Death to Smoochy

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Death to Smoochy
DeathToSmoochy.jpg
Theatrical release poster
Directed by Danny DeVito
Produced by Andrew Lazar
Peter Macgregor-Scott
Written by Adam Resnick
Starring Robin Williams
Edward Norton
Danny DeVito
Catherine Keener
Jon Stewart
Music by David Newman
Cinematography Anastas N. Michos
Edited by Jon Poll
Production
company
Distributed by Warner Bros.
Release dates
  • March 29, 2002 (2002-03-29)
Running time 105 minutes
Country United States
Language English
Budget $50 million
Box office $8,382,938

Death to Smoochy is a 2002 American thriller-comedy film directed by and starring Danny DeVito and co-starring Robin Williams, Edward Norton, Catherine Keener, and Jon Stewart. The film received mixed reviews from critics and failed at the box office during its release, but in recent years it has developed a sizable cult following.

Plot[edit]

"Rainbow Randolph" Smiley (Robin Williams), a happily corrupt children's television host, is disgraced by an FBI sting for making deals with parents who want their kids on the show. He is replaced by the "squeaky clean" Sheldon Mopes (Edward Norton) and his character, Smoochy the Rhino. Mopes is uniquely sincere and thoroughly interested in providing quality child edutainment, and his show quickly becomes tremendously popular. Randolph finds himself unemployed, homeless, and outcast from the television business by his two-faced associate Marion Stokes (Jon Stewart). In an effort to return to the spotlight, Randolph hatches several schemes to bring down Mopes in hopes of reclaiming his timeslot, including planting a phallic-shaped cookie into a live taping of the replacement show, Smoochy's Magic Jungle.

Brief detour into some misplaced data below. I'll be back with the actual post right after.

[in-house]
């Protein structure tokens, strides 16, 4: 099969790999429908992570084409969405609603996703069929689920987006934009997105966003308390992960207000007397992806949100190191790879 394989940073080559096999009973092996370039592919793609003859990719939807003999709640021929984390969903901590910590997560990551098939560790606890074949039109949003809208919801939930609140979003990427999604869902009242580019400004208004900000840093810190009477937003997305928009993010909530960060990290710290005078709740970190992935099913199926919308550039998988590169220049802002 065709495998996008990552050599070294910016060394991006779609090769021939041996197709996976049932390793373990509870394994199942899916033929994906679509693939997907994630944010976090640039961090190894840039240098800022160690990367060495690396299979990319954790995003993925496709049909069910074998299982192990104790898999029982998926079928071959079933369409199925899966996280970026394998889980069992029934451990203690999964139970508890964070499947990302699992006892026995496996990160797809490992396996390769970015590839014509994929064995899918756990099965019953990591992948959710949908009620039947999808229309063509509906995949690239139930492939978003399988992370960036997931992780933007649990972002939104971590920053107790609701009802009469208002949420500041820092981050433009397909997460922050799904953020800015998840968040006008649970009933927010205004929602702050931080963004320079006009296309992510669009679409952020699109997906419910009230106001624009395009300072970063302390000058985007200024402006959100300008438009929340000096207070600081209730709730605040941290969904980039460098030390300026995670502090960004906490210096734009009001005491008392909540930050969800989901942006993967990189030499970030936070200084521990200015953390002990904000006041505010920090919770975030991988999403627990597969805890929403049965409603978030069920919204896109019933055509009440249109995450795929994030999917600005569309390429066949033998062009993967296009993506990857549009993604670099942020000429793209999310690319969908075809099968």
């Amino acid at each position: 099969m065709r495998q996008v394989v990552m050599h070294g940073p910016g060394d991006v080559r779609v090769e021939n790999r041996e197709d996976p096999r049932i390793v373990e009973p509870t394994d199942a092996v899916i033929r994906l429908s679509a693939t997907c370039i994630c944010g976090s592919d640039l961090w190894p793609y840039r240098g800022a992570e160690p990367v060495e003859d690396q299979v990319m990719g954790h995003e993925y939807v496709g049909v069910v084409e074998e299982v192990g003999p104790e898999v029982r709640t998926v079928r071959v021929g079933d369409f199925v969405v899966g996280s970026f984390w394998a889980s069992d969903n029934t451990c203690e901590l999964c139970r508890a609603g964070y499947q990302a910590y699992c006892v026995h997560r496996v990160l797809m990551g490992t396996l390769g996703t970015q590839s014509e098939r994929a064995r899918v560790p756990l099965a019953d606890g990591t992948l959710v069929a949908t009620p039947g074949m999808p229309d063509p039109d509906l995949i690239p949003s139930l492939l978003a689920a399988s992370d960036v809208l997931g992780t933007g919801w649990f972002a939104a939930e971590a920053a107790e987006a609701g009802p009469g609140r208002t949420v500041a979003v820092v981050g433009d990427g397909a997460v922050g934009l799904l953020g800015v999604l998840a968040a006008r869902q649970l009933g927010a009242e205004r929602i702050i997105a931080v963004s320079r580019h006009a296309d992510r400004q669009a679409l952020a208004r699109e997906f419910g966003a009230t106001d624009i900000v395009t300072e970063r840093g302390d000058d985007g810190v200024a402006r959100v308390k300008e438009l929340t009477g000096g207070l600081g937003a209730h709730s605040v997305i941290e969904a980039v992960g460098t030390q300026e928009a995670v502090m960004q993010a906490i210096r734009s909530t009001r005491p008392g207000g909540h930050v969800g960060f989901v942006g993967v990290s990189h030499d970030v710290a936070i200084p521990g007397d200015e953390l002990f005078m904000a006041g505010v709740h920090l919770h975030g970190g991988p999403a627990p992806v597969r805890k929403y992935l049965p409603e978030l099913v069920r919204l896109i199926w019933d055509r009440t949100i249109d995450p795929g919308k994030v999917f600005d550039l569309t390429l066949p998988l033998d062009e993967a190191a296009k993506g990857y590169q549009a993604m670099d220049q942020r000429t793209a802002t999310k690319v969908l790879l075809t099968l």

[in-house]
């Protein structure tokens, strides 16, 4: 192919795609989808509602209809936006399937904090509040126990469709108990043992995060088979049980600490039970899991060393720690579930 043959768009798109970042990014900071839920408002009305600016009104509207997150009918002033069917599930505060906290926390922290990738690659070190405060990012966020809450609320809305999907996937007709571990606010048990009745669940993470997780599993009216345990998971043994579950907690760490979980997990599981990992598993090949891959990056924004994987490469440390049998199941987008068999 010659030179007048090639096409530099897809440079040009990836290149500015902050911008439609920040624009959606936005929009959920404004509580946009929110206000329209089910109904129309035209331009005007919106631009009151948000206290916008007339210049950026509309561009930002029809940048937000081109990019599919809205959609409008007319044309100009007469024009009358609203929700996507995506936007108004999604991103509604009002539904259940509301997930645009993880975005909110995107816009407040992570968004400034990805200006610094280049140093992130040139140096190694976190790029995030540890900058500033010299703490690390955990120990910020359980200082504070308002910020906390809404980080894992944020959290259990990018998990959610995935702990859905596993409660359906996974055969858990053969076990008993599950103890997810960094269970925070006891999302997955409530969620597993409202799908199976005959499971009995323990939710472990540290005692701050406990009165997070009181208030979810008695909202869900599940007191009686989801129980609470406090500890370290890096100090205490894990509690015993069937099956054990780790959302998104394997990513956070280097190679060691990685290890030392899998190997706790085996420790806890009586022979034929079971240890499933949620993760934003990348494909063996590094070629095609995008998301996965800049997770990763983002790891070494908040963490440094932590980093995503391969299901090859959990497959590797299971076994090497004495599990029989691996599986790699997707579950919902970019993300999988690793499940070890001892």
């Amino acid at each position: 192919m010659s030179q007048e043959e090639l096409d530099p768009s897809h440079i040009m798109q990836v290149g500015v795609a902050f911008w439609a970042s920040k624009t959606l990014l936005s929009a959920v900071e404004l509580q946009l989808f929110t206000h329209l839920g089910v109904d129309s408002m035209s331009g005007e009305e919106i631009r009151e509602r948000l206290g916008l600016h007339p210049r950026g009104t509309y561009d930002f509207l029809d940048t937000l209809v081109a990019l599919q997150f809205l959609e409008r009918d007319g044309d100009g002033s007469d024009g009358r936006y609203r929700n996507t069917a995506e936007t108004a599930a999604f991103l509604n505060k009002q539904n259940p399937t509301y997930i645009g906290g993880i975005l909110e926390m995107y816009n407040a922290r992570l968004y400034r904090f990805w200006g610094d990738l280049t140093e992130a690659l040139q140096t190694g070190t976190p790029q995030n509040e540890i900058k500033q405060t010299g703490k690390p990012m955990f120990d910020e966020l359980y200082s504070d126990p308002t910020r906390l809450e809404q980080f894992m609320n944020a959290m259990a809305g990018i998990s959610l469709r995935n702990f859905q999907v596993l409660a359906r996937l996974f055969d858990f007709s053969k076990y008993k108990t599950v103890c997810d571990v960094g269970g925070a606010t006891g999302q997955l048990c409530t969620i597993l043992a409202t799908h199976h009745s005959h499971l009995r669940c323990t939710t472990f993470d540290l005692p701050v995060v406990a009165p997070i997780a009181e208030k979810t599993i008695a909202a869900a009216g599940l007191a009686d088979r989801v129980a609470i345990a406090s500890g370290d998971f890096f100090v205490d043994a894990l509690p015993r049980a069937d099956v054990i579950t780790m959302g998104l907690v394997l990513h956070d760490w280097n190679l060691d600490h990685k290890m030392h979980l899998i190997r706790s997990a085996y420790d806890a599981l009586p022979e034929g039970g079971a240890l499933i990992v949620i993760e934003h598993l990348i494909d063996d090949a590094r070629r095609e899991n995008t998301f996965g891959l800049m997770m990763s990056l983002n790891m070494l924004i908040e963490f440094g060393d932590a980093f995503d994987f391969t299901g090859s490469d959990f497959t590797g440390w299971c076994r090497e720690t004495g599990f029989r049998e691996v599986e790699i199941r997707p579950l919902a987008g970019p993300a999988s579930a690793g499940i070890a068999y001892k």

Mopes quickly finds himself losing creative control over his show to his hardened producer Nora Wells (Catherine Keener). With the help of his new agent Burke Bennett (Danny DeVito), Mopes renegotiates his contract and is named executive producer. Irish mob boss Tommy Cotter (Pam Ferris) approaches Mopes, asking him to create a spot on his show for her cousin Spinner (Michael Rispoli), a former boxer whose numerous head injuries have left him with severe brain damage. Reluctantly, Sheldon adds Spinner to the show, first as a cowbell-wielding game warden, and later on as Smoochy's cousin Moochy.

Mopes is horrified to learn that Burke signed him up to star in a Smoochy ice show; he fears that the event will exploit children. Burke and Merv Green (Harvey Fierstein), the heads of the corrupt charity running the ice show, warn Mopes not to back out of the event, but he does anyway. Soon afterward, a disguised Randolph tricks Mopes into performing a Smoochy act at a neo-Nazi rally that is raided by the police. Smoochy is branded a racist and fired. However, when Randolph accidentally lets it slip to Nora that he set Sheldon up, he is arrested. Smoochy's reputation and show are restored. Nora and Mopes begin a relationship.

Mopes decides that half the proceeds of the ice show should go to the drug rehabilitation clinic where he used to work, which was closed due to lack of funding, and the other half to child literacy enhancement programs; the children who attend the show itself will be given free souvenirs and healthy snacks. Burke and Green retaliate by plotting to kill Mopes and hire a new host who will cooperate with their profit skimming. However, Green and his men accidentally kill Spinner in his Moochy costume; Cotter and her men retaliate by killing them. Meanwhile, Randolph corners Mopes and Nora in their penthouse and threatens to kill them. They talk him down and discover that he is depressed and genuinely misses entertaining children. An empathetic Mopes offers to let Randolph stay in the penthouse until he recovers.